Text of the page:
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Q&A with Montreal's undisputed boss of bluegrass, Matt Large

Posted by Cat / May 25, 2007

20070525_NDGbandmembers.jpgSaturday night will see the Green Room play host to some of the finest pickin', playin' and singin' this here town has to offer. Notre Dame de Grass, featuring songsmith/guitarist Matt Large, composer/banjoist Guy Donis, fiddler Jeremy Penner, mandolinist Bob Cussen, and bassist Andrew Horton will be releasing their latest, "New Canada Road". Notre Dame de Grass's concerts are perenially described as a tour de force, and tomorrow night's show will be no exception.

Midnight Poutine was lucky enough to grab on-the-go frontman Matt Large (who is also the promoter behind Hello Darlin' productions and a never-dry well of bluegrass knowledge) for a pre-show Q&A. Matt discusses his time spent as an old-school rap devotee, the bluegrass 12-step program, and how to scare the folk out of people.

The answer to this question could probably be in book form, so, as briefly as possible, can you talk about the current popularity of roots and bluegrass in Montreal? It strikes me that the fan base has remained fairly constant in size in the past decade or so (even if the people within that base have changed, somewhat), but I'm interested in a more informed analysis.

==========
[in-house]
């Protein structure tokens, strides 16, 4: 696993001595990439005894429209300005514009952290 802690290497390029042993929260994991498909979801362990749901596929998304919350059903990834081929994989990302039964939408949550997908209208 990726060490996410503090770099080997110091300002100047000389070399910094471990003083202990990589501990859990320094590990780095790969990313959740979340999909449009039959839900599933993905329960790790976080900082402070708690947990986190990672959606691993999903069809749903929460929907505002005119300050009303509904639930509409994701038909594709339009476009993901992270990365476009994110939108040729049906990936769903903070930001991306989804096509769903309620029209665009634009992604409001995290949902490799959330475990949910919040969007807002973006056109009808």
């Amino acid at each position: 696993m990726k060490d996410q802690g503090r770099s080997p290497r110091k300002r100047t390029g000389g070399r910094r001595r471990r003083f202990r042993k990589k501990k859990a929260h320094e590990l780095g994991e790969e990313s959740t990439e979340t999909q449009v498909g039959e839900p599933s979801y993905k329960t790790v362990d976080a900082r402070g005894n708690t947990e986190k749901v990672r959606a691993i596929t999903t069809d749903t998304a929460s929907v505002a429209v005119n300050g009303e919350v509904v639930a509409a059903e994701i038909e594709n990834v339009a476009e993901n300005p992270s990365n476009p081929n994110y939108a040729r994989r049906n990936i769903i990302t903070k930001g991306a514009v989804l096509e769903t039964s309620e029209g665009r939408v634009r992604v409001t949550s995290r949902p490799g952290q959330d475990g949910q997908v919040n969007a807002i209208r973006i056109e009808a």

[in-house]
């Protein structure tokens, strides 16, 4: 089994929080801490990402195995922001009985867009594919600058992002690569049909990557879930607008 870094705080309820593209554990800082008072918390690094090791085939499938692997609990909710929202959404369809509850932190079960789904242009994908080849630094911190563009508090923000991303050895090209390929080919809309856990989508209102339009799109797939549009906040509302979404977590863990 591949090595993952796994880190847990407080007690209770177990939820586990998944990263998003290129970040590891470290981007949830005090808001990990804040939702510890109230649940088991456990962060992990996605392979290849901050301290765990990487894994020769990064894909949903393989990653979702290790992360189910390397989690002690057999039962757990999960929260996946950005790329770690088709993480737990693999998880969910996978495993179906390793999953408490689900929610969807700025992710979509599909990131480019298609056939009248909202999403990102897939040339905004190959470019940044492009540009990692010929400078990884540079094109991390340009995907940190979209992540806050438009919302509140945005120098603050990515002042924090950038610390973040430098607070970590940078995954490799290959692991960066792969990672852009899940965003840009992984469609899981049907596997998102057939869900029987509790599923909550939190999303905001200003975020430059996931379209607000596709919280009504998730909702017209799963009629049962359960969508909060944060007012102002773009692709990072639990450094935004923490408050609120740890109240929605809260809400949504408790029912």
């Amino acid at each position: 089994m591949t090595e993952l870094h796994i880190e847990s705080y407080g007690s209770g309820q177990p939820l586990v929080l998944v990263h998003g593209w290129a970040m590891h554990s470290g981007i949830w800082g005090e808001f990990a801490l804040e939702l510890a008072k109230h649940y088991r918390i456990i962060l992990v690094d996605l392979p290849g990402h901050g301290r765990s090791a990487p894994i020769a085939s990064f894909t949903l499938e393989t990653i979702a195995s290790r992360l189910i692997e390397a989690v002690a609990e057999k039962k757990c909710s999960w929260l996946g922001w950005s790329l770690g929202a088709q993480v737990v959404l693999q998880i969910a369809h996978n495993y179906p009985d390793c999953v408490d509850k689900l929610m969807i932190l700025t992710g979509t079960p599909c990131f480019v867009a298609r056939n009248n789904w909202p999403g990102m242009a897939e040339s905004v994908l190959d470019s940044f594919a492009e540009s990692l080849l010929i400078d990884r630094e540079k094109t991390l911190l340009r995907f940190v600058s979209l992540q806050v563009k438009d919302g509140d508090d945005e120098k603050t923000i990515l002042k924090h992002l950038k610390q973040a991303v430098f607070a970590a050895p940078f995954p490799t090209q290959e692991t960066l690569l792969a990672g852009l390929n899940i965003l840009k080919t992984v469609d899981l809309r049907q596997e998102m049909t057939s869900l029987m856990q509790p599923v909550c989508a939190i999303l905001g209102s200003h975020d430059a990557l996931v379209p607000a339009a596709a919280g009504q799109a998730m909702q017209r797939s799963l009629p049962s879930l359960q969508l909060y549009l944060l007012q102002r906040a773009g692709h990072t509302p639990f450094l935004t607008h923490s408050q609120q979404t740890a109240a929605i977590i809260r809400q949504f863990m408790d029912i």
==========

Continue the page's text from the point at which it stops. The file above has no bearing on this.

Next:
I think Montreal has always been a unique cultural space to make and perform music in because, in large part, people are interested in music generally. With regards to the local roots music scene I think we are experiencing a renaissance of sorts in terms of the rare and exceptional quality of local performers which subsequently maintains and propagates an adoring and supportive audience. You have truly gifted singer-songwriters like Katie Moore and Mike O’Brien and staggeringly talented bands like The Lake of Stew and Colin Perry and Blind who are making very authentic, very high calibre music. To say there has been an ebb and flow in fan base is certainly factual but for the most part these cycles are normal and to be expected.